TRENTON, Maine — Hancock County commissioners gave their final approval Thursday to one of several projects planned for the county airport when they picked a contractor to put a new roof on the airport’s terminal building.

G.R. Roofing Co. of Bangor was selected for the $43,000 project, which represents only a small fraction of the costs of expansion and improvement projects being considered for the Route 3 facility.

A new emergency response building is expected to cost $1.2 million while a separate project to improve clearance zones at the runway’s south end could cost approximately $2 million, according to Airport Manager Bob Cossette. As part of the desired overall safety area upgrade, which is aimed at improving aircraft clearances at either end of the airport’s runway, the county is considering spending an additional $350,000 to acquire a 16-acre parcel at the runway’s northern end.

Cossette asked commissioners Thursday for their approval in pursuing a $1.2 million grant from the Federal Aviation Administration to pay for the new firefighting facility. The building will house the airport’s new firefighting and emergency response department, which was created as a requirement of the airport’s recent up-grade from a Class III to a Class I facility.

Commissioners, however, expressed some discomfort with some of the itemized costs of the building project, such as a $66,700 estimate to pay for a clerk of the works position to oversee the work on behalf of the county and FAA. They made it clear they hoped to keep the costs as low as possible, even if all of it will be paid with federal funds.

“We better be able to find some economy here,” Commissioner Steve Joy said.

Still, the commissioners voted 3-0 on Thursday to apply for the $1.2 million grant.

Cossette said after the meeting that the deadline for applying for the federal grant is June 1. He said the county already has put the project out to bid and hopes to pick a contractor on May 21 so the contractor’s bid estimate can be figured into the grant application.

The county has a purchase and sale agreement for the 16-acre parcel at the runway’s north end, Cossette said. FAA is expected to contribute $333,498, or 95 percent, of the overall purchase price, with the state and the county evenly splitting the remaining $17,552.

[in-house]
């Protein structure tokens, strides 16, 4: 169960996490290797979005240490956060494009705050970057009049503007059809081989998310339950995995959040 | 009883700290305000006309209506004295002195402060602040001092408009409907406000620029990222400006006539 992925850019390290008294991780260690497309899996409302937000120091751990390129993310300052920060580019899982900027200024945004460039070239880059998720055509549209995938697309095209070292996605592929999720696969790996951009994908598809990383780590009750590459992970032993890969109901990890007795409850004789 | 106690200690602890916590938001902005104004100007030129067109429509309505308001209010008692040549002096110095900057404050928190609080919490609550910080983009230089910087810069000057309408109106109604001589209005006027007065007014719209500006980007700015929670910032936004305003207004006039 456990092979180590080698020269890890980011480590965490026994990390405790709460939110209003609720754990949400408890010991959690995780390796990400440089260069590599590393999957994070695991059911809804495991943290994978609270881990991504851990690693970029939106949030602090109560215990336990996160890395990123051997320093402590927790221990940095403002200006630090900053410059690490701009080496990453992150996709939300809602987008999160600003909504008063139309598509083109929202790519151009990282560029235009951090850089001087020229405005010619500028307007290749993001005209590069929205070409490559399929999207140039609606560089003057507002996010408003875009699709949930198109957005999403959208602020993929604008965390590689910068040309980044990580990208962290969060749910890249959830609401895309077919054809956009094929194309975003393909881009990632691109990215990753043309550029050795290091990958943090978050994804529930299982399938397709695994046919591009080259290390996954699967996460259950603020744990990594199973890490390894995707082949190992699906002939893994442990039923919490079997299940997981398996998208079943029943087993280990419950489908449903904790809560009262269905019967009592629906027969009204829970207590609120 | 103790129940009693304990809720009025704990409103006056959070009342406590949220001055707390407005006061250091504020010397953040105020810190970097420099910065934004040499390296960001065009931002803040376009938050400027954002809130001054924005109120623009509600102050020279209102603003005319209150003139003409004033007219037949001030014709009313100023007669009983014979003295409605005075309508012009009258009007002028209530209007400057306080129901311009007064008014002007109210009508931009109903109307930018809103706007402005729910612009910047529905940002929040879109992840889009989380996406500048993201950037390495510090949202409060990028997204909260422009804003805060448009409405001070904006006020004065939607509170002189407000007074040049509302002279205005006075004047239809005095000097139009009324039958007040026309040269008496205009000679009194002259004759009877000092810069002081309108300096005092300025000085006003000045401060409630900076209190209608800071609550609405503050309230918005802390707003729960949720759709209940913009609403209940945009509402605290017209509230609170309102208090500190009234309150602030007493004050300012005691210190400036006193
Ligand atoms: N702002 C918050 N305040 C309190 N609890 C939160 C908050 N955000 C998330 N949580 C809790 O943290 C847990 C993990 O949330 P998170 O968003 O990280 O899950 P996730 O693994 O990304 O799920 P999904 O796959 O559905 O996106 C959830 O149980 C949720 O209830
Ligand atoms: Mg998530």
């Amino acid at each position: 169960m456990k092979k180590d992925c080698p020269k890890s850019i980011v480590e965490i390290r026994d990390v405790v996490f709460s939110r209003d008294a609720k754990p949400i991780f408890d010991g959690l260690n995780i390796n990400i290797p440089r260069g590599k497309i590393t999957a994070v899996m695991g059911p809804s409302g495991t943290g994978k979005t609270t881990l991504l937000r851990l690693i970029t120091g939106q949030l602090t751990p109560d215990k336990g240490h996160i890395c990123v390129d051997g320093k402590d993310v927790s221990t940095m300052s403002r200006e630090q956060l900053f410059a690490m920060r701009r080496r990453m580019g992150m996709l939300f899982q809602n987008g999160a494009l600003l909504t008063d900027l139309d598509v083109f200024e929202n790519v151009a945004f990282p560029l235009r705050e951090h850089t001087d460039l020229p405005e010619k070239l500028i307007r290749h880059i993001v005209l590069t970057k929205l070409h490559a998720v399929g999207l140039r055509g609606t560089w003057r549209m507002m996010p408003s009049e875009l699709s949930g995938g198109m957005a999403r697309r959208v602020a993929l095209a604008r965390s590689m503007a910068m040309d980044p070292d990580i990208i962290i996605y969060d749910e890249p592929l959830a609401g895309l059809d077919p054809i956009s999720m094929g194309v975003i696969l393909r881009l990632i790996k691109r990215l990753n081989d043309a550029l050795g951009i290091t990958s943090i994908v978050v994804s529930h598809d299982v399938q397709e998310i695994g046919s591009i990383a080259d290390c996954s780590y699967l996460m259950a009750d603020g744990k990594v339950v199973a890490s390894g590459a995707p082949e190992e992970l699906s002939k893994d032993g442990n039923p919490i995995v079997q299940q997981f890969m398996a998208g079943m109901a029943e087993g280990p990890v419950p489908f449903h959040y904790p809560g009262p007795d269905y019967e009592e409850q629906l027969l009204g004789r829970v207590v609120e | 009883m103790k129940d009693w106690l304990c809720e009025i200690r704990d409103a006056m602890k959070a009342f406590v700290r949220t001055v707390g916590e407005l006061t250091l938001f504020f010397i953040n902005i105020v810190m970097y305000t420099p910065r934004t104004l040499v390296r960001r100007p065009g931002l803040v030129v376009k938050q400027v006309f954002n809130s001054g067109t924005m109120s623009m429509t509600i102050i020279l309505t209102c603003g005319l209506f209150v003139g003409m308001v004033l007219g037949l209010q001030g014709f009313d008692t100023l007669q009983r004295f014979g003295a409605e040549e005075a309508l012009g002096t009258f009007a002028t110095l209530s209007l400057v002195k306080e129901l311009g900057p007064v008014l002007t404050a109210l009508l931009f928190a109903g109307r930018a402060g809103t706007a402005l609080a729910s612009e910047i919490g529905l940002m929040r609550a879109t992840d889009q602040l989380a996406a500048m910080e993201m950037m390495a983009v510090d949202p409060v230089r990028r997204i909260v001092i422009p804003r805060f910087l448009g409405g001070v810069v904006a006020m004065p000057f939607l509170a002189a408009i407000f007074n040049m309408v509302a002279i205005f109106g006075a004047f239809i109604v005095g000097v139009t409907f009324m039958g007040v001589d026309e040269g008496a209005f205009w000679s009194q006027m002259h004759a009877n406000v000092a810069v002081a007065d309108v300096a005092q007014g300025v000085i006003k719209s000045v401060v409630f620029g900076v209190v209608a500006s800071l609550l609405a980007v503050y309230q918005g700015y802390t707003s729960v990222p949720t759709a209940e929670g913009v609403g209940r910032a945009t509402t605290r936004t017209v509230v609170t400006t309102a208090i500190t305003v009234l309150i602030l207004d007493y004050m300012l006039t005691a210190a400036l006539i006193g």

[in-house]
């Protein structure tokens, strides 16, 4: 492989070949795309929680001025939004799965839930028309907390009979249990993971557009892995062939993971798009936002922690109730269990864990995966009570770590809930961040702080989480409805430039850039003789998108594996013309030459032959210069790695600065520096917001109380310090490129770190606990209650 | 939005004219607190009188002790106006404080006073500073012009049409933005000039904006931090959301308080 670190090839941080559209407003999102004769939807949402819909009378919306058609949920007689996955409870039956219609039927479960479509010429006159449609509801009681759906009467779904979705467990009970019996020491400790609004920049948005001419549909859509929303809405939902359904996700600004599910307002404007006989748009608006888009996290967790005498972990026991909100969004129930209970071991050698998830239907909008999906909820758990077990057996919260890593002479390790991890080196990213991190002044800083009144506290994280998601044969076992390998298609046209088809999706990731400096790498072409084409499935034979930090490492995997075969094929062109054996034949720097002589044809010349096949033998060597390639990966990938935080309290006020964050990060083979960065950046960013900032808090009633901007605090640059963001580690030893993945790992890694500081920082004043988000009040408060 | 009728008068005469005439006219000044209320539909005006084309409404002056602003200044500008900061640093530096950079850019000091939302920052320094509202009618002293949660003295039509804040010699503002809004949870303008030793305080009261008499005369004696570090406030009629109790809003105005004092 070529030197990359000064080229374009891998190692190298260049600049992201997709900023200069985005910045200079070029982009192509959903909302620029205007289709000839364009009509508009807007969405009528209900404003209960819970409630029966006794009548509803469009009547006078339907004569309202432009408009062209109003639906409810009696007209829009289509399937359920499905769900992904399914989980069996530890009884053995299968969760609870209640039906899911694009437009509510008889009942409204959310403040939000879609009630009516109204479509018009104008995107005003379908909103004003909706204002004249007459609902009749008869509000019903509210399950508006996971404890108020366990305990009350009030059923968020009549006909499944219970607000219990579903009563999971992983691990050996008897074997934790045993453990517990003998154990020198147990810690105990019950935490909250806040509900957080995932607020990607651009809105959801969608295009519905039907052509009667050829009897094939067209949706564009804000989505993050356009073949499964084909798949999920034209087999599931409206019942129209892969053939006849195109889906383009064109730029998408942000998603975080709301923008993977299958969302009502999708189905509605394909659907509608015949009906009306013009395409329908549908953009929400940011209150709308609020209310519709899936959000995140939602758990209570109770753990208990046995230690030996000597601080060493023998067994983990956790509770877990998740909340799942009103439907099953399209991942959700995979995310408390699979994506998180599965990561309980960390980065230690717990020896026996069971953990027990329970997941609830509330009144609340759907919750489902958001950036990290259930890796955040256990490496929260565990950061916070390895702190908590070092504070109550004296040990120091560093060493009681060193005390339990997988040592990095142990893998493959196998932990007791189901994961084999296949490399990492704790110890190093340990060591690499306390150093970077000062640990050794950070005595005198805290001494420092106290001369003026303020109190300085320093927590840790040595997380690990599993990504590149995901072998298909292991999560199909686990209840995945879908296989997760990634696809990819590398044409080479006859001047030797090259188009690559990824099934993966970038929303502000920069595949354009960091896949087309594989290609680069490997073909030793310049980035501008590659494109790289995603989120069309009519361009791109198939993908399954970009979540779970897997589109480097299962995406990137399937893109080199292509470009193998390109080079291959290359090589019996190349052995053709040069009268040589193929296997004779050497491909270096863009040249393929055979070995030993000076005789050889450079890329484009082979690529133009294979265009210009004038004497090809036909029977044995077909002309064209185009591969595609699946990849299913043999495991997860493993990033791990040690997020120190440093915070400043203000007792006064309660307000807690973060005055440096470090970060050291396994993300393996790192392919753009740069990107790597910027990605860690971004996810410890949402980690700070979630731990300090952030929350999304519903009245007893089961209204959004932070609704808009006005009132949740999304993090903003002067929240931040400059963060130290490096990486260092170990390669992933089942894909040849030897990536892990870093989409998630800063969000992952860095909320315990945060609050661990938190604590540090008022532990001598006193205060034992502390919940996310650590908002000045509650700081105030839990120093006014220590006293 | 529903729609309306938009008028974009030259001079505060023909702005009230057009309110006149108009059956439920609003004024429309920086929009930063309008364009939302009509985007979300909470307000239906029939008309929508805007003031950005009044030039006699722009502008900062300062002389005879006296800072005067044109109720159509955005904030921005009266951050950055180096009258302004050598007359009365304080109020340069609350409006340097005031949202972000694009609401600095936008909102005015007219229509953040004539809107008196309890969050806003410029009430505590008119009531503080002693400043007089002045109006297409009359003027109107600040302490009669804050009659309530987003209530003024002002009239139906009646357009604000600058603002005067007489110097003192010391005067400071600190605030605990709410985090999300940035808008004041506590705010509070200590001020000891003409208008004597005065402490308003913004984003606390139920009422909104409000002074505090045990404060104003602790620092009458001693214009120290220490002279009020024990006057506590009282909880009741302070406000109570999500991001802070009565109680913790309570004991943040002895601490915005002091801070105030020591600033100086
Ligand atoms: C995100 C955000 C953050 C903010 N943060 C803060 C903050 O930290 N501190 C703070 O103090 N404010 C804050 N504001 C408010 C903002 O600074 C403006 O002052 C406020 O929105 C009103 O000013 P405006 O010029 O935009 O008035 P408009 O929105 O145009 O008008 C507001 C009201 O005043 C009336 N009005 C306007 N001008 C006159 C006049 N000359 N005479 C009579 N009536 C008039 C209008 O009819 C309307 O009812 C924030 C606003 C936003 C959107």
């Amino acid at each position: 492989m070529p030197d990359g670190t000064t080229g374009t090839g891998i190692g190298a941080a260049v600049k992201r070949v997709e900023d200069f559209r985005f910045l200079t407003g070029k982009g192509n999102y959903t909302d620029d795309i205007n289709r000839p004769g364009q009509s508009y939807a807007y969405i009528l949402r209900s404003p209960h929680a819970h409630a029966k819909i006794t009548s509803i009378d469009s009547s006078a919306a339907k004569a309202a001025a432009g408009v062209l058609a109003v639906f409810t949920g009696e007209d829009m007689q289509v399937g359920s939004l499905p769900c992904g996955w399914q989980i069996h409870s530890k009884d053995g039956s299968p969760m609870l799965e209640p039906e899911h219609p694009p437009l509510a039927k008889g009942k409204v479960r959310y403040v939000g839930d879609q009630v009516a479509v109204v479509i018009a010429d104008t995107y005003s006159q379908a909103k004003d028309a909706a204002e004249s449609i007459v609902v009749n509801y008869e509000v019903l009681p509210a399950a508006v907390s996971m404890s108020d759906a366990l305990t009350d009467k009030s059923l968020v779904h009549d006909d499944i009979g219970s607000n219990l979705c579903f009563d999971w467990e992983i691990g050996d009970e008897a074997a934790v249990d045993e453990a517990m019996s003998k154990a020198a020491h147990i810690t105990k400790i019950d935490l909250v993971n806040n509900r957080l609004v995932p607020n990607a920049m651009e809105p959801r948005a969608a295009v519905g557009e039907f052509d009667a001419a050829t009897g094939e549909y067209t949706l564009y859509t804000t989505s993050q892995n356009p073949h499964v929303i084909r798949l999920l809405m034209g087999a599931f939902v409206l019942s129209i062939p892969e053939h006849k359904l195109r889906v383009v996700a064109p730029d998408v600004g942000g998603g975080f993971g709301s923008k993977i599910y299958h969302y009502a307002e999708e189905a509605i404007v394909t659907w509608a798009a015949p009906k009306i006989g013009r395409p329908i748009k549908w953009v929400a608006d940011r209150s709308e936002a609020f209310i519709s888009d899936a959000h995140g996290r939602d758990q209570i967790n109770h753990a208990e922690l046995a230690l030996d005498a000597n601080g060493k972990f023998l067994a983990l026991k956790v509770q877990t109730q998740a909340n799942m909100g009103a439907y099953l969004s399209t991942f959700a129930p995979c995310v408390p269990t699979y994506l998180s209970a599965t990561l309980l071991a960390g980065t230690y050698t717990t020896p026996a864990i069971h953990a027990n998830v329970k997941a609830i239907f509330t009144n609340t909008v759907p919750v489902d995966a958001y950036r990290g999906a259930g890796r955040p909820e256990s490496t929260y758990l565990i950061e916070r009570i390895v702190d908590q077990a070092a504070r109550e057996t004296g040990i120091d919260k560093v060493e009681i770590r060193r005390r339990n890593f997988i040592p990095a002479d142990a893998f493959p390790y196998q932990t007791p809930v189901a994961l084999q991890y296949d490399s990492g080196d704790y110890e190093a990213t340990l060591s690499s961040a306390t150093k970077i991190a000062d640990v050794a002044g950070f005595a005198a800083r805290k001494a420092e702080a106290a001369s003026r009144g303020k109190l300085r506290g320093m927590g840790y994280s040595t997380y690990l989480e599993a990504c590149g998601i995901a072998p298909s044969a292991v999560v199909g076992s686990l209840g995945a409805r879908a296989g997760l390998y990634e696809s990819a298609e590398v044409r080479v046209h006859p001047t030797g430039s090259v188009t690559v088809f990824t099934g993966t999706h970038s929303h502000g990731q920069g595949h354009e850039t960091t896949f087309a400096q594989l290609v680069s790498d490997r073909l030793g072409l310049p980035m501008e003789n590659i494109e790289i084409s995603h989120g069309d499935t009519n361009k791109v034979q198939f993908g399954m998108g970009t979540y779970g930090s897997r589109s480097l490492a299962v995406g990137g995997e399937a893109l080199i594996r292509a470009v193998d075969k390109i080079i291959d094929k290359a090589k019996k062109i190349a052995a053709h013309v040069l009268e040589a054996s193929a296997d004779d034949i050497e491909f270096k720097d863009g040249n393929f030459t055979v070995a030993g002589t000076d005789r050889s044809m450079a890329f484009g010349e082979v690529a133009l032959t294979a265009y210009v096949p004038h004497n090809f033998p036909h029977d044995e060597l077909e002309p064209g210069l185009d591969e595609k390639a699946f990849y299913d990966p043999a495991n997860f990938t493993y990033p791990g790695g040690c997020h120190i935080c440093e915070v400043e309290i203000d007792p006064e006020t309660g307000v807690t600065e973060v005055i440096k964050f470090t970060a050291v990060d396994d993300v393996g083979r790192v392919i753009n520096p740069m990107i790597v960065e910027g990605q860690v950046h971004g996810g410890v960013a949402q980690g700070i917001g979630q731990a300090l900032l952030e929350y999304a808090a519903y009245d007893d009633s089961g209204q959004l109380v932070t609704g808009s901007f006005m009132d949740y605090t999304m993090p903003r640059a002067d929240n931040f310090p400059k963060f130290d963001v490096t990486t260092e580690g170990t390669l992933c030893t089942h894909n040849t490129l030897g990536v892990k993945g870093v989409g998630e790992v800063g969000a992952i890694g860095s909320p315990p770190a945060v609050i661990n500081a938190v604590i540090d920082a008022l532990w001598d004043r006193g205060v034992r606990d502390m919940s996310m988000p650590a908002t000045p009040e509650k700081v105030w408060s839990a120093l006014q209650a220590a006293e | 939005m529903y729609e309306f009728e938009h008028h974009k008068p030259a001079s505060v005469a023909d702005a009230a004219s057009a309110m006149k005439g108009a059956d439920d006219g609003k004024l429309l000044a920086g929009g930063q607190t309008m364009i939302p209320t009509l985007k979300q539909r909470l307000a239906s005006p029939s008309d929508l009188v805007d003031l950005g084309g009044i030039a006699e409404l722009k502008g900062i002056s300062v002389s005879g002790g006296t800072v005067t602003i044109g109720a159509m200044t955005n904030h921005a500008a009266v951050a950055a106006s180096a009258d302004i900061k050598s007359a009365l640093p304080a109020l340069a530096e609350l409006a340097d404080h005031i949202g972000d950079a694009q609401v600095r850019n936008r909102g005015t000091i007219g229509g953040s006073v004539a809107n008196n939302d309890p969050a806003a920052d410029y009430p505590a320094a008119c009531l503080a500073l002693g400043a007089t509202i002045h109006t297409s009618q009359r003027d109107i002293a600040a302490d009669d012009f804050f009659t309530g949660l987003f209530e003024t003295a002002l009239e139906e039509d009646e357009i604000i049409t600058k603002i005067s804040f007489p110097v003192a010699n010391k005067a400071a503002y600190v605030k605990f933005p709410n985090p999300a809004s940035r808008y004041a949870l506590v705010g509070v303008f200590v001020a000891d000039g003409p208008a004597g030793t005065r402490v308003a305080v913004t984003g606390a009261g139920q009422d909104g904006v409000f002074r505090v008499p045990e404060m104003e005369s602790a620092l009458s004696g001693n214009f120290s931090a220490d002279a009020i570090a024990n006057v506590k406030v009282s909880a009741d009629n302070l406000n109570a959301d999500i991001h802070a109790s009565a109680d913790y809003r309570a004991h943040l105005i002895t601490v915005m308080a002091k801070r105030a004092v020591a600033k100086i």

The county does not expect to do any work at that end of the runway this year, however. Cossette said all the safety clearance improvements the county hopes to make this year would be at the runway’s southern end, where the airport’s entrance road connects the terminal with Route 3.

Among the tasks included in this project are moving the entrance road farther south away from the end of the runway, relocating a signal antenna and an associated control building used by aircraft that land and take off from the airport, and extending a concrete culvert over a nearby stream. As part of wetlands mitigation associ-ated with the project, the county also expects to replace a culvert under Route 230 with a small bridge and to pay for other wetland mitigation work in Acadia National Park, Cossette said.

The airport manager said the safety area project is a result of recently adopted FAA standards and is not connected with the airport’s upgrade from Class III to Class I. Just the wetland mitigation costs alone, he said, could represent $400,000 to $500,000 of the project’s estimated $2 million cost.

Cossette said they hope to put the safety area project out to bid on May 11 and award a contract on June 8 or 9. The FAA grant application deadline for the project is June 12, he said. As with all FAA-funded projects, the federal agency is expected to cover 95 percent of the cost with the rest being split by the state and local gov-ernment.


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Bill Trotter

A news reporter in coastal Maine for more than 20 years, Bill Trotter writes about how the Atlantic Ocean and the state's iconic coastline help to shape the lives of coastal Maine residents and visitors....